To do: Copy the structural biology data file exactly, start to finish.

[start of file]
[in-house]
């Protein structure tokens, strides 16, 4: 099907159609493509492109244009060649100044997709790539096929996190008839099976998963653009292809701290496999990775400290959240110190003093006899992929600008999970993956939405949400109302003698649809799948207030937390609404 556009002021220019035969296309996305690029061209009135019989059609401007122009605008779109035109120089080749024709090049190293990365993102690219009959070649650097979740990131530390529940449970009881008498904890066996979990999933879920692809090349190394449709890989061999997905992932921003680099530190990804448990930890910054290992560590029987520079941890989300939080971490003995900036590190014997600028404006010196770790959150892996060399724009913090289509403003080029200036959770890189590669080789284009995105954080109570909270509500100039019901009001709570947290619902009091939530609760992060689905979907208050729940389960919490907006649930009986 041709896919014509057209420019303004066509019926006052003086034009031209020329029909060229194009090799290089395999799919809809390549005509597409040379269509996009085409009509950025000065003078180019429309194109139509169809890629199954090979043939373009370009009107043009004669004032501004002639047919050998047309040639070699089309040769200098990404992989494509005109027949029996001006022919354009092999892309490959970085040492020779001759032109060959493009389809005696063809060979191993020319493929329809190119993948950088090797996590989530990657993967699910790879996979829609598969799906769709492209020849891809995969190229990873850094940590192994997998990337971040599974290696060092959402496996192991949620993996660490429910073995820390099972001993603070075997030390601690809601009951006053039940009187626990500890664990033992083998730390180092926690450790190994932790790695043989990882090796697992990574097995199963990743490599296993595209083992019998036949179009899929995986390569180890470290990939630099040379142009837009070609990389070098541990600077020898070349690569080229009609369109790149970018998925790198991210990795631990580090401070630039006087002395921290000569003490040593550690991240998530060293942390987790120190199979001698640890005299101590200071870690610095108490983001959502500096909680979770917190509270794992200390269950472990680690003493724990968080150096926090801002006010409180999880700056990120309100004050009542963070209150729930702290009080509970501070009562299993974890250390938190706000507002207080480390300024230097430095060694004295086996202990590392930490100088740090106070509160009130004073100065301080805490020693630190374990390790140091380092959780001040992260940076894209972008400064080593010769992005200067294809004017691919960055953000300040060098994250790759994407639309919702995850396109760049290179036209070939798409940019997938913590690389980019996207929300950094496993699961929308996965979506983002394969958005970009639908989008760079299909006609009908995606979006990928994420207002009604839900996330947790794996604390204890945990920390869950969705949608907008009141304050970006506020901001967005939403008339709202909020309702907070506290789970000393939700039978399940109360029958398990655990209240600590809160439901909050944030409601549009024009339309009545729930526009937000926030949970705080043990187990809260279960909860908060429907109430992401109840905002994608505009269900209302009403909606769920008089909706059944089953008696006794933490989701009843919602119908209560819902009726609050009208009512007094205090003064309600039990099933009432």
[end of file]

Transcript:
[in-house]
């Protein structure tokens, strides 16, 4: 099907159609493509492109244009060649100044997709790539096929996190008839099976998963653009292809701290496999990775400290959240110190003093006899992929600008999970993956939405949400109302003698649809799948207030937390609404 556009002021220019035969296309996305690029061209009135019989059609401007122009605008779109035109120089080749024709090049190293990365993102690219009959070649650097979740990131530390529940449970009881008498904890066996979990999933879920692809090349190394449709890989061999997905992932921003680099530190990804448990930890910054290992560590029987520079941890989300939080971490003995900036590190014997600028404006010196770790959150892996060399724009913090289509403003080029200036959770890189590669080789284009995105954080109570909270509500100039019901009001709570947290619902009091939530609760992060689905979907208050729940389960919490907006649930009986 041709896919014509057209420019303004066509019926006052003086034009031209020329029909060229194009090799290089395999799919809809390549005509597409040379269509996009085409009509950025000065003078180019429309194109139509169809890629199954090979043939373009370009009107043009004669004032501004002639047919050998047309040639070699089309040769200098990404992989494509005109027949029996001006022919354009092999892309490959970085040492020779001759032109060959493009389809005696063809060979191993020319493929329809190119993948950088090797996590989530990657993967699910790879996979829609598969799906769709492209020849891809995969190229990873850094940590192994997998990337971040599974290696060092959402496996192991949620993996660490429910073995820390099972001993603070075997030390601690809601009951006053039940009187626990500890664990033992083998730390180092926690450790190994932790790695043989990882090796697992990574097995199963990743490599296993595209083992019998036949179009899929995986390569180890470290990939630099040379142009837009070609990389070098541990600077020898070349690569080229009609369109790149970018998925790198991210990795631990580090401070630039006087002395921290000569003490040593550690991240998530060293942390987790120190199979001698640890005299101590200071870690610095108490983001959502500096909680979770917190509270794992200390269950472990680690003493724990968080150096926090801002006010409180999880700056990120309100004050009542963070209150729930702290009080509970501070009562299993974890250390938190706000507002207080480390300024230097430095060694004295086996202990590392930490100088740090106070509160009130004073100065301080805490020693630190374990390790140091380092959780001040992260940076894209972008400064080593010769992005200067294809004017691919960055953000300040060098994250790759994407639309919702995850396109760049290179036209070939798409940019997938913590690389980019996207929300950094496993699961929308996965979506983002394969958005970009639908989008760079299909006609009908995606979006990928994420207002009604839900996330947790794996604390204890945990920390869950969705949608907008009141304050970006506020901001967005939403008339709202909020309702907070506290789970000393939700039978399940109360029958398990655990209240600590809160439901909050944030409601549009024009339309009545729930526009937000926030949970705080043990187990809260279960909860908060429907109430992401109840905002994608505009269900209302009403909606769920008089909706059944089953008696006794933490989701009843919602119908209560819902009726609050009208009512007094205090003064309600039990099933009432």